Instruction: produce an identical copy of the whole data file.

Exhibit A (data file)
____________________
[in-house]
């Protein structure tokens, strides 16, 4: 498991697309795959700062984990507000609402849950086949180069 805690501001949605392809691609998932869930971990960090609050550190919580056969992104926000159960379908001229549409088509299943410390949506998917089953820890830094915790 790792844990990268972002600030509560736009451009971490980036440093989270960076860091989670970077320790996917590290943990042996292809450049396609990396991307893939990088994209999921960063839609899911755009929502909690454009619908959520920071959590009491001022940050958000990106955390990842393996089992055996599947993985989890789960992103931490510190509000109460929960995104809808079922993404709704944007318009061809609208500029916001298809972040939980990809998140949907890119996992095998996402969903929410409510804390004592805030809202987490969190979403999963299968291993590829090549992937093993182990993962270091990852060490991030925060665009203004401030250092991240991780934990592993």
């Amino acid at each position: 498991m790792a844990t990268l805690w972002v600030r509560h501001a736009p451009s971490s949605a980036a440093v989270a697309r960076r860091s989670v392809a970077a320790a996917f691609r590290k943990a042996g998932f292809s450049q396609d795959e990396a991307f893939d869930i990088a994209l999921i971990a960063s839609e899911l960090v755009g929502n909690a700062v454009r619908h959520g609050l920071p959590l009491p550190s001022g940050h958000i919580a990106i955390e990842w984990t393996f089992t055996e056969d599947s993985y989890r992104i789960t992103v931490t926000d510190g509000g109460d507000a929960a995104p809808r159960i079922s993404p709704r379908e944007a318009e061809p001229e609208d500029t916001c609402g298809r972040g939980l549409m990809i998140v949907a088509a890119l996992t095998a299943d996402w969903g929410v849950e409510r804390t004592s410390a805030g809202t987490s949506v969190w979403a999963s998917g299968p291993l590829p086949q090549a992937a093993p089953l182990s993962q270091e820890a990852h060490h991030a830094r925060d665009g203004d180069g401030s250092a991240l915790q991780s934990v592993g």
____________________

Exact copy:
[in-house]
């Protein structure tokens, strides 16, 4: 498991697309795959700062984990507000609402849950086949180069 805690501001949605392809691609998932869930971990960090609050550190919580056969992104926000159960379908001229549409088509299943410390949506998917089953820890830094915790 790792844990990268972002600030509560736009451009971490980036440093989270960076860091989670970077320790996917590290943990042996292809450049396609990396991307893939990088994209999921960063839609899911755009929502909690454009619908959520920071959590009491001022940050958000990106955390990842393996089992055996599947993985989890789960992103931490510190509000109460929960995104809808079922993404709704944007318009061809609208500029916001298809972040939980990809998140949907890119996992095998996402969903929410409510804390004592805030809202987490969190979403999963299968291993590829090549992937093993182990993962270091990852060490991030925060665009203004401030250092991240991780934990592993």
């Amino acid at each position: 498991m790792a844990t990268l805690w972002v600030r509560h501001a736009p451009s971490s949605a980036a440093v989270a697309r960076r860091s989670v392809a970077a320790a996917f691609r590290k943990a042996g998932f292809s450049q396609d795959e990396a991307f893939d869930i990088a994209l999921i971990a960063s839609e899911l960090v755009g929502n909690a700062v454009r619908h959520g609050l920071p959590l009491p550190s001022g940050h958000i919580a990106i955390e990842w984990t393996f089992t055996e056969d599947s993985y989890r992104i789960t992103v931490t926000d510190g509000g109460d507000a929960a995104p809808r159960i079922s993404p709704r379908e944007a318009e061809p001229e609208d500029t916001c609402g298809r972040g939980l549409m990809i998140v949907a088509a890119l996992t095998a299943d996402w969903g929410v849950e409510r804390t004592s410390a805030g809202t987490s949506v969190w979403a999963s998917g299968p291993l590829p086949q090549a992937a093993p089953l182990s993962q270091e820890a990852h060490h991030a830094r925060d665009g203004d180069g401030s250092a991240l915790q991780s934990v592993g």